I think the Torah has an amazing plan in this respect. It’s a complicated and long philosophy of life; way too long to put into a short Q & A column. I’m sure we’ll explore many other aspects of it in succeeding articles. But, in a nutshell: God put you here on this Earth. Therefore, you have value just as you are. The way you earn even more value as a person is by helping others and by doing the right thing. Period. Simple. Easy to remember. (Harder to do, but easy to remember.) A contained mission statement.

Realize you have value just as you are, and try to find the value in others, including bullies.

My advice to you? Follow that Torah mandate. Realize you have value just as you are. That will give you the confidence to find the value in others, especially in people who are bullying you. Once you find the value in your bully, show him that you respect and care about him as a person. I know it’s hard to do—it’s hard to give love when you get hate. And it won’t always work to calm his hurt and quell his bullying. But what’s your other option? To be mean back? That probably won’t stop the bullying, either, and it will just make you into a person who knows how to be mean.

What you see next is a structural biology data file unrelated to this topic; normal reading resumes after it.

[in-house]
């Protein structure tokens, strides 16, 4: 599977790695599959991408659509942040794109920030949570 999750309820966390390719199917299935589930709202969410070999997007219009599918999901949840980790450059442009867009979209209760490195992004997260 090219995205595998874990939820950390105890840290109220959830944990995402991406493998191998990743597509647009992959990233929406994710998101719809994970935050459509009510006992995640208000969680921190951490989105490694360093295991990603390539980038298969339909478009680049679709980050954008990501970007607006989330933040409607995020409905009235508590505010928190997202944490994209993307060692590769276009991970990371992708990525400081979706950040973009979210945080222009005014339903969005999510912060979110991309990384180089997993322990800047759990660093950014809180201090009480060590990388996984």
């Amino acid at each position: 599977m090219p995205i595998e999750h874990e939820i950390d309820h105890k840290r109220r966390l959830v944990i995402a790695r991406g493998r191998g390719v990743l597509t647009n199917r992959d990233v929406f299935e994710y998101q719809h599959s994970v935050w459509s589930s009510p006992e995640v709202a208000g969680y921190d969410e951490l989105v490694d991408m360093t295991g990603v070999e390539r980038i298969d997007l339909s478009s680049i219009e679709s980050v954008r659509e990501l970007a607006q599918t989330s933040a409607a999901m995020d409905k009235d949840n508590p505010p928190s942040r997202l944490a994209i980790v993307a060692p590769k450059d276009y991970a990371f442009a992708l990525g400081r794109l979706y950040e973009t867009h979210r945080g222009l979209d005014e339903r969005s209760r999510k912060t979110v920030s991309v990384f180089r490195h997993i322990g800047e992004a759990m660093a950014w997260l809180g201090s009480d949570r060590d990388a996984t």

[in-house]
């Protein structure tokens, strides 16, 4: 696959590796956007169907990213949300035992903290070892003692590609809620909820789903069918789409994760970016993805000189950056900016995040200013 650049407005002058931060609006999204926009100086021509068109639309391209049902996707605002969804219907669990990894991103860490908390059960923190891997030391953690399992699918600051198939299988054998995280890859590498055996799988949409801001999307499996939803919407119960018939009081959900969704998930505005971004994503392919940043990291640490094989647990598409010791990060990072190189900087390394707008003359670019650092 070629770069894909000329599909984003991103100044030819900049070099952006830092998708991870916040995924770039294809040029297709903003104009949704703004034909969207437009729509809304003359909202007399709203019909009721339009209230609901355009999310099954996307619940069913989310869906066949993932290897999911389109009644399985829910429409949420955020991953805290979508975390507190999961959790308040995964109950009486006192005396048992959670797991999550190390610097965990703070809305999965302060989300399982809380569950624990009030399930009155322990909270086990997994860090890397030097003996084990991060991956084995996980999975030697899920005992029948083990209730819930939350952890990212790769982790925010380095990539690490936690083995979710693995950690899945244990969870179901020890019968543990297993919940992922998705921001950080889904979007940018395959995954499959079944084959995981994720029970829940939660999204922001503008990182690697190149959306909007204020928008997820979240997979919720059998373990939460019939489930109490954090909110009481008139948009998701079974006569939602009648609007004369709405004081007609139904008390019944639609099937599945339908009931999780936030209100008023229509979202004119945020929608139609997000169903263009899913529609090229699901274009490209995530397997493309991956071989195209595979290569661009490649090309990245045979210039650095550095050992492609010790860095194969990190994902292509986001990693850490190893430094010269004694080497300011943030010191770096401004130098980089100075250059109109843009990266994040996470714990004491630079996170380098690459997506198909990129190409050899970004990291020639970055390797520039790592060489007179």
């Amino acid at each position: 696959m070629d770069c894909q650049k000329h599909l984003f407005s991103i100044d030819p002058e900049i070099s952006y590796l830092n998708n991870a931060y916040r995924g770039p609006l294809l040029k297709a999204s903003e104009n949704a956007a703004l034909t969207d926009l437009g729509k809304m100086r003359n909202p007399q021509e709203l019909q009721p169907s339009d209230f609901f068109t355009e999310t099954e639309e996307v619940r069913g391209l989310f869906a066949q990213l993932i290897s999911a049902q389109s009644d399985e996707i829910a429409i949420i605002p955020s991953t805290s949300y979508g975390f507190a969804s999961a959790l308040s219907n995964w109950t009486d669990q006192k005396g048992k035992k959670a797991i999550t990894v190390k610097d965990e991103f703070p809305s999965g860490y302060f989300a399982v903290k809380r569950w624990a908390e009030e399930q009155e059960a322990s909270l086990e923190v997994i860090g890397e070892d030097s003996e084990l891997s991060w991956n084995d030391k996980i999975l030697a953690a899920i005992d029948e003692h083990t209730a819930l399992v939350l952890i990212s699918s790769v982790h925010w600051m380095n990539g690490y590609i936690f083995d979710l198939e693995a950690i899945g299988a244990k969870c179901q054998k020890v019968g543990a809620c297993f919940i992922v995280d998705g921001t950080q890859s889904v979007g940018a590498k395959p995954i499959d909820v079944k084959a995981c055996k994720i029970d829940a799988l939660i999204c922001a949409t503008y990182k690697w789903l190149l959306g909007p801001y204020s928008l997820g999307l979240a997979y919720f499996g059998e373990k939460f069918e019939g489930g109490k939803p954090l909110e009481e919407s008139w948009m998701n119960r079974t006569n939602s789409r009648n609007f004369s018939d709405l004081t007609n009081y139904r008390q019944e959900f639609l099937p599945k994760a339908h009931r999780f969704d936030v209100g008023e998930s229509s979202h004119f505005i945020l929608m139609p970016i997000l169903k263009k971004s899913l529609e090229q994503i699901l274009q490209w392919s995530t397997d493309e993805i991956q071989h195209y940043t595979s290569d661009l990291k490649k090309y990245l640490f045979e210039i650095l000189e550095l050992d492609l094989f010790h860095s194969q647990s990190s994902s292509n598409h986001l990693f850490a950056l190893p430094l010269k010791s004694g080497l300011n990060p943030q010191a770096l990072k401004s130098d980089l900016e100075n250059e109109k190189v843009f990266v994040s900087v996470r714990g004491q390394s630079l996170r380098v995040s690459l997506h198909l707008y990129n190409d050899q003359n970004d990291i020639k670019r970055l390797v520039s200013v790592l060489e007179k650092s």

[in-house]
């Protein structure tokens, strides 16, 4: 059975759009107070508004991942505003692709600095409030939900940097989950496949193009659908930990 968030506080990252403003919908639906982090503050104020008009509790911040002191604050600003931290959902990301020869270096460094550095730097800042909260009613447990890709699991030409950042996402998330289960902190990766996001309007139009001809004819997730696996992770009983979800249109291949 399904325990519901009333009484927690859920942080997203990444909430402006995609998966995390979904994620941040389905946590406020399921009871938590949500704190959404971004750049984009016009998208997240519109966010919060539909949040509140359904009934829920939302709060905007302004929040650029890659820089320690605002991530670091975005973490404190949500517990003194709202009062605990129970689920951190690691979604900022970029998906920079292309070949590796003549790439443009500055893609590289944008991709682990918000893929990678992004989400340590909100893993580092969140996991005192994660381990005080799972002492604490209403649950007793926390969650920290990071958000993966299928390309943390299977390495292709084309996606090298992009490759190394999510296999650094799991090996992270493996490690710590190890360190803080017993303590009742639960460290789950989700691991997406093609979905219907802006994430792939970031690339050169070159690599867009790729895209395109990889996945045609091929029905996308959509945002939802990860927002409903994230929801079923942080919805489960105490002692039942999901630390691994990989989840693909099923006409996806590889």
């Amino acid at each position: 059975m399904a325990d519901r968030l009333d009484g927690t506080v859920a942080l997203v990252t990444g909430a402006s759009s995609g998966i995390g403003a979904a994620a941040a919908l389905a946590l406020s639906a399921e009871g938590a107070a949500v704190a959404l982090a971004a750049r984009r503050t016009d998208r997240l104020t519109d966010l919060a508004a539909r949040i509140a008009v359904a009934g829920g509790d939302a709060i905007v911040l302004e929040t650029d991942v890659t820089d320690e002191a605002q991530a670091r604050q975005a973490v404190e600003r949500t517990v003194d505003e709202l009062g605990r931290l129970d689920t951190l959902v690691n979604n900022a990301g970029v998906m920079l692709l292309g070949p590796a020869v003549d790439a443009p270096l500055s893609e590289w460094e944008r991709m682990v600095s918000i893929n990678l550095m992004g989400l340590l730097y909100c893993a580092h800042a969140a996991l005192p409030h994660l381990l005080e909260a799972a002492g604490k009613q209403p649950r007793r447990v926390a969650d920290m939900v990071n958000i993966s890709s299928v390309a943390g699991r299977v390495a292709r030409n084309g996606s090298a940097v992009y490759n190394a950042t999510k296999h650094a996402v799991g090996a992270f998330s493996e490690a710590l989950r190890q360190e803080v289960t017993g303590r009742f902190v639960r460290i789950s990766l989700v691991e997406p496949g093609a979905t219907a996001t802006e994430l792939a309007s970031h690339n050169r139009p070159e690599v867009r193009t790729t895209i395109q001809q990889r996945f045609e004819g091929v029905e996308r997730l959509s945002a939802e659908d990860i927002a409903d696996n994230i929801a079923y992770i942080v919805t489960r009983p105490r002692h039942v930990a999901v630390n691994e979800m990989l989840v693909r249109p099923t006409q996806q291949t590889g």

You should be assertive, but not mean. You can be assertive and compassionate all at the same time. Maybe make your first sentence assertive, and the second compassionate. You could say, “I don’t let you push me against the lockers. I’m sorry for you that you feel the need to push anyone around. Let’s try and be friends.” Or, “You cannot take my lunch money. I’m sorry you feel the need to take from people who are physically weaker than you are. Maybe use your strength to help, instead of using it to hurt. Let’s try and be friends.”

My suggestion is not easy to do. The bully will probably make even more fun of you, at first, when you utilize this approach. But if you stay steadfastly and strongly loving, calm, and approach him with an attitude of “Let’s just try and be friends,” eventually his loneliness and sadness might be assuaged enough by your care to help him begin to soften his armor just a little bit.